• Non Modular: Xilence Performance A+ III 650W 120mm Red Silent Fan 80 PLUS Bronze PSU around £58.00
  • Semi Modular: Xilence Performance X 750W 135mm Silent Fan 80 PLUS Gold Semi Modular PSU around £80.00
  • Fully Modular: Xilence Performance X 1050W 140mm Silent Fan 80 PLUS Gold Fully Modular PSU around £145.00

...so depending on what you want power- and looks-wise, the PSU can take quite a chunk out of the budget.

RAM

16GB of RAM is considered about right for gaming (double the price if you want 32GB but you can easily add more RAM later if needed) Kingston HyperX Fury RGB 16GB Black Heatsink (2x8GB) DDR4 2666MHz DIMM System Memory around £80.00. Also, this variant is black, which is the look you want.

So far a few things to think about, then of course there is to see what budget is left for the processor, hard drive, video card, operating system (assume you need to buy Windows 10?) and anything else you might need.

So, to answer the question...

Is it possible to build a gaming PC for £1000?

Yes, but you will have to decide, or have guidance, on how you want to spread your budget.

Let’s say we go for a decent £75 case, £80 on 16GB of RAM. For a medium to high end 9th Generation Core i5 processor paired with a Gigabyte H370 AORUS Gaming 3 WIFI RGB Intel Socket 1151 ATX Motherboard - £330.00. We’re at £485 so far.

We need a hard drive and on this budget probably best to opt for a small SSD for the system drive (SSD being much faster than mechanical drives but more expensive per GB) and a larger storage drive for pictures, downloads and other things we don’t access regularly - 512GB SSD and a 2TB mechanical drive at around £115 would be about right. A *GENUINE* Windows 10 Home License, add £100. Optical drive for CDs and DVDs? Most people don’t use them anymore, so let’s skip having one, particularly as many cases don’t have support for them anymore. It’ll keep things sleeker inside the chassis too – I’ve not forgot you want a clear side panel. Nudging towards £700 now.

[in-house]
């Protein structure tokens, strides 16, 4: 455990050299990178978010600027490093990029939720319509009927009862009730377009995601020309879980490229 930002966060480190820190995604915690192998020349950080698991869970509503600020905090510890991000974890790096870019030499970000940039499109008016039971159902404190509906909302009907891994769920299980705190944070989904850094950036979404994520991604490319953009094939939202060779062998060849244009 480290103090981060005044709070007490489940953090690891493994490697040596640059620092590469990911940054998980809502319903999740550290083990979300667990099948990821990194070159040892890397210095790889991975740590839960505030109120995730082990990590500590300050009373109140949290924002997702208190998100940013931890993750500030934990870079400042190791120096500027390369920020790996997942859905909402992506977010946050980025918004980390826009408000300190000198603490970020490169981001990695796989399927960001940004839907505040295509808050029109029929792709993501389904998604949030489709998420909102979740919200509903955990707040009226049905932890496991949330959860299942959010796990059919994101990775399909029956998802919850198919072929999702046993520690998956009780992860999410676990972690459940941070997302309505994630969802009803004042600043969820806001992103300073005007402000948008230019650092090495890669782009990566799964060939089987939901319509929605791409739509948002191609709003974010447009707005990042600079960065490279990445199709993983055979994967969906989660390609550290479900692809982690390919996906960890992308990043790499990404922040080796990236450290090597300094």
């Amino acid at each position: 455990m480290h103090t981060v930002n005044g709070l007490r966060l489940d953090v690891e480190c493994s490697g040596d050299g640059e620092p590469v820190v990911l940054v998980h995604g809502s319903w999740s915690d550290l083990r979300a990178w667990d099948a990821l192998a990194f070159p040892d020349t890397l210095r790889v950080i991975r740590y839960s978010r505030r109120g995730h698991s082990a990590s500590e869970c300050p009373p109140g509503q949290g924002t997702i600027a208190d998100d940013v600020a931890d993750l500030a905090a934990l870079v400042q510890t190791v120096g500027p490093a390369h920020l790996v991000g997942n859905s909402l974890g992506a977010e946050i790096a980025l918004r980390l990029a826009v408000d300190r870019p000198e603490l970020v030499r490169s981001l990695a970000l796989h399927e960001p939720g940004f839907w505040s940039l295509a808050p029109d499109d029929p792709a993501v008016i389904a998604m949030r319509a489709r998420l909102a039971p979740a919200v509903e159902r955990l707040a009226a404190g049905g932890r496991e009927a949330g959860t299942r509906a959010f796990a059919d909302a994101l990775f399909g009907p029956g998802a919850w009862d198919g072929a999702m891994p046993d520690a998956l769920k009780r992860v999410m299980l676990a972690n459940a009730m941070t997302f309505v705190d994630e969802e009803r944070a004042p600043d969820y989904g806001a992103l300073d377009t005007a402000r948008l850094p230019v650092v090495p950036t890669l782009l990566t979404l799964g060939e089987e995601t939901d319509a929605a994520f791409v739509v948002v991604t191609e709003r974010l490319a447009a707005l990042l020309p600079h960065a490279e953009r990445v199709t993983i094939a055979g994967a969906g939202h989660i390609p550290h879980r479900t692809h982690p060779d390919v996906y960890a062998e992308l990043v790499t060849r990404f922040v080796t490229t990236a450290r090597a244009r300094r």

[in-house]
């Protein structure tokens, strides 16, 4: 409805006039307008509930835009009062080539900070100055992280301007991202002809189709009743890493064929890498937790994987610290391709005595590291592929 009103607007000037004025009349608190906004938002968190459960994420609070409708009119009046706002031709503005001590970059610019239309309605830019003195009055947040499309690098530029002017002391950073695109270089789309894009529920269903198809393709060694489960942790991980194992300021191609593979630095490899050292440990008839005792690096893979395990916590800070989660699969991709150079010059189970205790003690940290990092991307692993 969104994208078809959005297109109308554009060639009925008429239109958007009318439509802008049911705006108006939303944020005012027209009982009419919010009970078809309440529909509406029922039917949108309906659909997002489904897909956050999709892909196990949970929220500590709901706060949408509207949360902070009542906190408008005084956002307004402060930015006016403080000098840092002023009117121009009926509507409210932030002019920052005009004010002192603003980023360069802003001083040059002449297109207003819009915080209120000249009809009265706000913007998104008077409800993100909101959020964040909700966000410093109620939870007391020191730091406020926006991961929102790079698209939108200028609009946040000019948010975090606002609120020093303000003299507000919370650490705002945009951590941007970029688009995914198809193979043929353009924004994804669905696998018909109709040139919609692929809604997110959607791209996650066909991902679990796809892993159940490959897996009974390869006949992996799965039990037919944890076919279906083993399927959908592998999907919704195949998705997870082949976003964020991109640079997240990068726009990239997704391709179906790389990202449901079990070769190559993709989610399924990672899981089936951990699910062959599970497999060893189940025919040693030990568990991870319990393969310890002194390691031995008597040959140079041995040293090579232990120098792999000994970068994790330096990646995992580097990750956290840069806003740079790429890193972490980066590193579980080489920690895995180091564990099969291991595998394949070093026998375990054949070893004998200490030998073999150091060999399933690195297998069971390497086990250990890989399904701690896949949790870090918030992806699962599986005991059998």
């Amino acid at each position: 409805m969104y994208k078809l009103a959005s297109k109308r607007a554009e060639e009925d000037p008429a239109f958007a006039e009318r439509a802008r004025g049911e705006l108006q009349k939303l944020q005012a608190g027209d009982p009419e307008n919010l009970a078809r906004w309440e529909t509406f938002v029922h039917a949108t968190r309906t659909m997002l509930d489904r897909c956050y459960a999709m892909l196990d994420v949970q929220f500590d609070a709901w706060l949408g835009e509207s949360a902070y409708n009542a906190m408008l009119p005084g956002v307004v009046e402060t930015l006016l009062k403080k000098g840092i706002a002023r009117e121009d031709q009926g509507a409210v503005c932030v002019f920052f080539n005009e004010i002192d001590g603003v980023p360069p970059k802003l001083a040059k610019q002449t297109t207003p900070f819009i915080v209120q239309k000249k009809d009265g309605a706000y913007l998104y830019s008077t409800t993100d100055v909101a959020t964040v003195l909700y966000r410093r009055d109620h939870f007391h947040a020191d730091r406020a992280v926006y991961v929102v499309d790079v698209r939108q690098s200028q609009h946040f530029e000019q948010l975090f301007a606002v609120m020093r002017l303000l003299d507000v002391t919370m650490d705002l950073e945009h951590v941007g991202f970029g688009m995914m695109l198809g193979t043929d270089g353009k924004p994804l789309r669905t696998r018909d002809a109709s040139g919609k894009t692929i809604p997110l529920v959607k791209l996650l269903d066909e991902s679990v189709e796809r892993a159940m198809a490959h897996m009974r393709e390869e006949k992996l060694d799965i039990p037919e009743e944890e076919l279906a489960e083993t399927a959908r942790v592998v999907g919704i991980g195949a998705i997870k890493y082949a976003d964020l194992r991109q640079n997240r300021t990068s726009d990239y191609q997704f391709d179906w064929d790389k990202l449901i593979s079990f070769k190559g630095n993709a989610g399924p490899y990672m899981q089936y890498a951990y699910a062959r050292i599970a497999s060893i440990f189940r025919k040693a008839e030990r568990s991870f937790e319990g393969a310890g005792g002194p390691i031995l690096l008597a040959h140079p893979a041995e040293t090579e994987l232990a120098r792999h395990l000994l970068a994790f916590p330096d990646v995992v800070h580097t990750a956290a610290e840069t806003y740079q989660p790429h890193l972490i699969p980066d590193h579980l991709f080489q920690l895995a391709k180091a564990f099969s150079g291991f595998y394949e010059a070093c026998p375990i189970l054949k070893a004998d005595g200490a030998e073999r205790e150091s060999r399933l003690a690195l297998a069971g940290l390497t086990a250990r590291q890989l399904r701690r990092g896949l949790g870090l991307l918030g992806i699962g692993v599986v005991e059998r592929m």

So that leaves £300 for a decent video card, and any finishing items like extra fans (and labour costs, if you're not doing it yourself). Would that class as a gaming PC? Yep, just about - it would play modern games at a decent rate. Would it be a high end gaming PC? Not even close – it’s quite the norm to spend £400 on a video card and spend easily an extra £150 on the processor to get the latest generation Core i7. Want to upgrade the fan for the CPU which assists the option of overclocking (as well as looking cool), a few extra chassis fans and that fully modular PSU? You are going to be way over your £1000 budget.

Hmm. It’s easy enough to upgrade the video card later if you have a decent base to start with including a PSU that can cope with the extra draw from a powerful video card. So you could play with your entry level gaming video card and upgrade later when a new game comes out that demands more or when you want the current games to have a better frame rate. Or sacrifice some of the other components to a lower grade…or spend a little more to get the video card you actually fancy. See what I mean? It is a balance to strike, unless your budget is limitless.

If you prefer me just to say "here's what you can have for £1000" and make my own guesses about what you need, I am absolutely fine to do that, too. But a conversation about what you want to get out of the PC, what look you want to go for and where you want to spread your budget will certainly help you to get the perfect PC for you budget.

If you already have a suitable keyboard, mouse and screen, great! Otherwise some thought will need to be put into those, too.

Does the above resonate with you? Contact us and we are more than happy to talk things through and find a gaming (or other) PC that suits your budget - we have the time and patience and never rush a sale.